'New York, New York, a helluva town / The Bronx is up, but the Battery's down ..."
Change the lyrics slightly, make the reference economic rather than geographic, and you've got "The North End's up but the west side's down."
So it seemed to me when the Westside Pioneer reported last week that a landmark 1890 house at 122 Hill St. is scheduled for demolition to accommodate the latest iteration of the former Fish Market restaurant.
The story begins in 1980, when Colorado Springs City Council approved a feckless development plan for the Fish Market site. Never mind that the newly minted West Side Plan called for leaving the site residentially zoned. A restaurant would be just the thing, providing jobs to the area's raffish denizens, as well as exposing them to the good examples set by their betters, who could enjoy the site's sweeping panoramic views.
It was an ill-conceived deal from Day 1. The downtown lunch crowd wasn't interested in driving a mile to dine at a mediocre restaurant with a strange entrance. The facility closed 11 years ago, and the empty building became, in legal parlance, an attractive nuisance. Homeless folks camped inside, while scrappers stripped the building.
The present owners intend to expand the site, enlarge the building, and create a one-stop wedding and reception center. The same concept has fueled the successful, five-year-old Pinery at Black Forest, which they also own.
It's probably the best outcome for the property. Compared with what's there now, a junkyard or maximum-security prison would be an upgrade.
Yet, one wonders how the same scenario would have played out in a different neighborhood. In Manitou Springs, the North End, Shooks Run and Patty Jewett, residents are more protective of their neighborhoods. They've fiercely battled to save historic structures and neighborhood integrity.
Such perceived stability makes neighborhoods more desirable, igniting a virtuous cycle of renovation, investment and increasing property values.
That hasn't always happened on the west side. The brilliantly conceived 1970s revival of Old Colorado City, spearheaded by the irascible Dave Hughes, encouraged scores of residential renovations that continue now, aided by the Organization of Westside Neighbors, the Old Colorado City Historical Society, County Commissioner Sallie Clark and many others.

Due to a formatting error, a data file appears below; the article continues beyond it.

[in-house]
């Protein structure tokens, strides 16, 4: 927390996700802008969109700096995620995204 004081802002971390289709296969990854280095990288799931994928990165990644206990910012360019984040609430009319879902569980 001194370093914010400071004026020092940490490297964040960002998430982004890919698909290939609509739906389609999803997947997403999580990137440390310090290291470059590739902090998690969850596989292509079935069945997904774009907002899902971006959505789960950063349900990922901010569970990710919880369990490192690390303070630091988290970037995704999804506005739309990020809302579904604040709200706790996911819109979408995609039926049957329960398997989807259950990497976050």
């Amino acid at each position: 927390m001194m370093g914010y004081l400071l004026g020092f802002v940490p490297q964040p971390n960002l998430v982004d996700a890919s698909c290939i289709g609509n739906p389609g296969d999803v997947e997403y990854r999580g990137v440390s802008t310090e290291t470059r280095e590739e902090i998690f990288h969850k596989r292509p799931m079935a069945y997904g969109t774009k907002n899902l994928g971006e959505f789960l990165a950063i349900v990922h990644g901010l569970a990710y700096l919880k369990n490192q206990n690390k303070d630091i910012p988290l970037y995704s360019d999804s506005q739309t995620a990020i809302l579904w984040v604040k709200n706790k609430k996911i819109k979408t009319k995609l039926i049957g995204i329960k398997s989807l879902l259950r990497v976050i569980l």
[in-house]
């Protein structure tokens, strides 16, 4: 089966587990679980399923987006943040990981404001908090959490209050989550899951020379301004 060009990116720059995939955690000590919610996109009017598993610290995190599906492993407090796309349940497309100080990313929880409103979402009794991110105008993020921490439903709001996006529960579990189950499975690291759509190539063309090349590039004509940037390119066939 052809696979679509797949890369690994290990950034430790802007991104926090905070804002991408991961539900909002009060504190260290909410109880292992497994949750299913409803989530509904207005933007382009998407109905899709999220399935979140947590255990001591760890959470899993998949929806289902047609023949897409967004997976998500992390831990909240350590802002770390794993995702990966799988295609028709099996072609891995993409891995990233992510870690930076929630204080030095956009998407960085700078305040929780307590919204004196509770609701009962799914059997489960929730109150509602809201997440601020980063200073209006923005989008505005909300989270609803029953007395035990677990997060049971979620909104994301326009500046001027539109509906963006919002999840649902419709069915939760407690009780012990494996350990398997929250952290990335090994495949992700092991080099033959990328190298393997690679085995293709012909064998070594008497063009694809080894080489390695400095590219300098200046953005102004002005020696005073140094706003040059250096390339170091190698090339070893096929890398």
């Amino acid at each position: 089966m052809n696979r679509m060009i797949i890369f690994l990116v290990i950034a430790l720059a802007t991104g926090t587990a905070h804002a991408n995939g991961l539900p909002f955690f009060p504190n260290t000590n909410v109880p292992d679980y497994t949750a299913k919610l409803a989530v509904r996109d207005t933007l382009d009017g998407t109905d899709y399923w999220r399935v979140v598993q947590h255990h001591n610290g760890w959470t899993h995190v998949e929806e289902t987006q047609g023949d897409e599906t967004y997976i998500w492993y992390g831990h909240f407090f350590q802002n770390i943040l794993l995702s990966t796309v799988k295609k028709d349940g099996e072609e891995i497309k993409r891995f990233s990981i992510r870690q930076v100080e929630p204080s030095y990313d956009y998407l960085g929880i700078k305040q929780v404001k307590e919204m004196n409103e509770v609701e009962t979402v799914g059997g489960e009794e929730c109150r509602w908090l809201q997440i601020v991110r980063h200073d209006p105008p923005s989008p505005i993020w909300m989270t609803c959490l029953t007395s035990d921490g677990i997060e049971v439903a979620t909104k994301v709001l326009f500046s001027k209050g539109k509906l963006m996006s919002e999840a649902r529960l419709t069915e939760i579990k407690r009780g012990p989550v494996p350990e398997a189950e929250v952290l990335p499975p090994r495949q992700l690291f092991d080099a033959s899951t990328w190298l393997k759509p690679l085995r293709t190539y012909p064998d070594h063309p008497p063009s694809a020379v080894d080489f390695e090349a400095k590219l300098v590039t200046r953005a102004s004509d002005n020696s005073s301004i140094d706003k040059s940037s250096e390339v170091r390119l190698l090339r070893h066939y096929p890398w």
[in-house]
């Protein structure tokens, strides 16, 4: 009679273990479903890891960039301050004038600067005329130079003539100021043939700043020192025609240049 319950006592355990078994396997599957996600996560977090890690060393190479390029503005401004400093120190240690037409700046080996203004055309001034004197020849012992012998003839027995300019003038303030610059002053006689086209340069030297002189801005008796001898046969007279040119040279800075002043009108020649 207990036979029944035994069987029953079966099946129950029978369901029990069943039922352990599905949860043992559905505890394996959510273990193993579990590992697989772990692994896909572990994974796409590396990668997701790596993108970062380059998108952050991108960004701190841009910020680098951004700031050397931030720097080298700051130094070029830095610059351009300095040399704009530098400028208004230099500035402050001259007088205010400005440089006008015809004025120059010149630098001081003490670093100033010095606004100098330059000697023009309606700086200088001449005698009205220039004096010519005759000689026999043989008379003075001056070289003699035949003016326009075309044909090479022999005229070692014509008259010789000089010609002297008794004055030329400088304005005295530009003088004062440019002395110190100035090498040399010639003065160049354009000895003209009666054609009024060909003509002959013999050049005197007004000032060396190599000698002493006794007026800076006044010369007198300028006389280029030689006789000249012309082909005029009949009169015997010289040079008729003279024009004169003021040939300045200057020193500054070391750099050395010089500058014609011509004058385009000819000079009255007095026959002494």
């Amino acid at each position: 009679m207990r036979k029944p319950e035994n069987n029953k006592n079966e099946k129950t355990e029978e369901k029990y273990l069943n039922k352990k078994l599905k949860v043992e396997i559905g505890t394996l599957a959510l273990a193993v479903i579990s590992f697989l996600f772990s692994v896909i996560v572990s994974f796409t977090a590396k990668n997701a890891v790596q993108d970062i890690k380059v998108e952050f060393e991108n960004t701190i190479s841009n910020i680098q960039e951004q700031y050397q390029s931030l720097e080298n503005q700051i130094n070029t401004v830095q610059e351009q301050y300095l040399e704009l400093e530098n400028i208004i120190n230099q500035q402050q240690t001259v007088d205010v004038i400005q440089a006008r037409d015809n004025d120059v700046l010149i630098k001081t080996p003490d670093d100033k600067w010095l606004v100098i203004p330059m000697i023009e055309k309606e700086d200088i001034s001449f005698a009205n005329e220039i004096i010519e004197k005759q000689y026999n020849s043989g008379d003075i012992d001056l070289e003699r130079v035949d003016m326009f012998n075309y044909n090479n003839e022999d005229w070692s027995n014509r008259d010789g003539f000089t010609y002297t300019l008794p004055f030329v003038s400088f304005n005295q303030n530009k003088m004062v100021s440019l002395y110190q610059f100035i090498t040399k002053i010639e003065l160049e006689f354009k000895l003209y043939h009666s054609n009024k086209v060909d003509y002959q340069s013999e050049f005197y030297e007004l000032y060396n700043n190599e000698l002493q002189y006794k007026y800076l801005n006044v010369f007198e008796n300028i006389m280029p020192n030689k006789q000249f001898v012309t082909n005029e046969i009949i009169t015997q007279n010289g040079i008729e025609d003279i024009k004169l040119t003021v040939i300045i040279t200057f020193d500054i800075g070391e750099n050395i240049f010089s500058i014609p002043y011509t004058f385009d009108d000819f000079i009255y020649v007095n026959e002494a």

But the west side's in trouble, despite the efforts of hundreds of local residents, businesspeople and politicians. (Lisa Czelatdko, are you listening?)
Look at Colorado Avenue between Eighth and 21st streets. Half a dozen once-grand buildings are ready for the wrecker's ball. Look at West Kiowa, where Douglas Bruce owns a decrepit structure that's been boarded up for 20 years. Look at the once-vibrant schools, now closed and/or repurposed, as families with children live elsewhere. And look at the blighted neighborhood surrounding the old Fish Market, which ought to be one of the city's gems.
Loosely ringing the base of "Fish Market Hill" are six substantial houses built of cut stone. Two have salmon-colored sandstone from the Red Rock Canyon quarry, while the other four seem to be constructed of locally quarried rhyolite. All were built during the 1880s and 1890s.
Stone houses are rare in Colorado Springs. As far as I know, this is the Springs' only such grouping. In another city, neighborhood advocates and old-house aficionados would have realized they had what salespeople everywhere dream of: a unique selling point.
Brand the neighborhood! What old-timers still call "Poverty Gulch" could have become the Stone House Neighborhood with signs, historic plaques and a walking tour. The city wouldn't have rezoned the hill, cool new houses would have been built to take advantage of the views, and the 3,000-square-foot hilltop Queen Anne, with its majestic turret, wouldn't be slated for demolition.
If, if, if ... but we live in the real world on the west side. We have ill-paying jobs, lousy credit, and little equity in our decaying Victorian houses, so that's why we neither sell nor renovate.
But at least we'll have a wedding center ...
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